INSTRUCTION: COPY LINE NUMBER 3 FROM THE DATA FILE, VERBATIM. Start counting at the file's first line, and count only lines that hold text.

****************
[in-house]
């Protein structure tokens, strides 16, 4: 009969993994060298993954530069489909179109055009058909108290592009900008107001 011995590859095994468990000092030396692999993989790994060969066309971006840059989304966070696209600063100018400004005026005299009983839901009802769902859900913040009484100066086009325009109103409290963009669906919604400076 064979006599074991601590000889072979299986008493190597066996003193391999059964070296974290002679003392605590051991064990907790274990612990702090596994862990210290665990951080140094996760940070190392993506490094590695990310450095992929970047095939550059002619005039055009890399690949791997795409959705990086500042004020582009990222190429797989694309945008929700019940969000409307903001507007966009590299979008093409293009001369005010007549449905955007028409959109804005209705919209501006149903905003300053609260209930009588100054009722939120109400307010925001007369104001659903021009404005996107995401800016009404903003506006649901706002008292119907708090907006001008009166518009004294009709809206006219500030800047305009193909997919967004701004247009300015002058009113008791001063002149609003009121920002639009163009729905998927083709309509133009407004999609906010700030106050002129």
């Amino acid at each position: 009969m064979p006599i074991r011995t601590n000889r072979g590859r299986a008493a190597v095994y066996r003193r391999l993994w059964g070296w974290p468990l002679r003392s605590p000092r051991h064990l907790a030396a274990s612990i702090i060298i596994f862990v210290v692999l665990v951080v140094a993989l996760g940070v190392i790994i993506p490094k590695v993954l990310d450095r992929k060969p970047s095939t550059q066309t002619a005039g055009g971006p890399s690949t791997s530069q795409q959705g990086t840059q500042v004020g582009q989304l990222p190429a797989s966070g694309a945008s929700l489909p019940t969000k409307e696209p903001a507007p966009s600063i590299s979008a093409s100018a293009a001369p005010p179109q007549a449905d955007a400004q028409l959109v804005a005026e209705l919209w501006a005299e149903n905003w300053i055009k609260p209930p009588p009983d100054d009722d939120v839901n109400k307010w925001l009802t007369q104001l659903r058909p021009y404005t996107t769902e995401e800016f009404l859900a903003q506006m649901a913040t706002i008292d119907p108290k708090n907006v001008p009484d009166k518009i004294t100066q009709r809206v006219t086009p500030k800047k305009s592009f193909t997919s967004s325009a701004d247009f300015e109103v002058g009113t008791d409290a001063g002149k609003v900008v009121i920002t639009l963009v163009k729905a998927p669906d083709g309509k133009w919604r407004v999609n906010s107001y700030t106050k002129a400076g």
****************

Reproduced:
């Amino acid at each position: 009969m064979p006599i074991r011995t601590n000889r072979g590859r299986a008493a190597v095994y066996r003193r391999l993994w059964g070296w974290p468990l002679r003392s605590p000092r051991h064990l907790a030396a274990s612990i702090i060298i596994f862990v210290v692999l665990v951080v140094a993989l996760g940070v190392i790994i993506p490094k590695v993954l990310d450095r992929k060969p970047s095939t550059q066309t002619a005039g055009g971006p890399s690949t791997s530069q795409q959705g990086t840059q500042v004020g582009q989304l990222p190429a797989s966070g694309a945008s929700l489909p019940t969000k409307e696209p903001a507007p966009s600063i590299s979008a093409s100018a293009a001369p005010p179109q007549a449905d955007a400004q028409l959109v804005a005026e209705l919209w501006a005299e149903n905003w300053i055009k609260p209930p009588p009983d100054d009722d939120v839901n109400k307010w925001l009802t007369q104001l659903r058909p021009y404005t996107t769902e995401e800016f009404l859900a903003q506006m649901a913040t706002i008292d119907p108290k708090n907006v001008p009484d009166k518009i004294t100066q009709r809206v006219t086009p500030k800047k305009s592009f193909t997919s967004s325009a701004d247009f300015e109103v002058g009113t008791d409290a001063g002149k609003v900008v009121i920002t639009l963009v163009k729905a998927p669906d083709g309509k133009w919604r407004v999609n906010s107001y700030t106050k002129a400076g």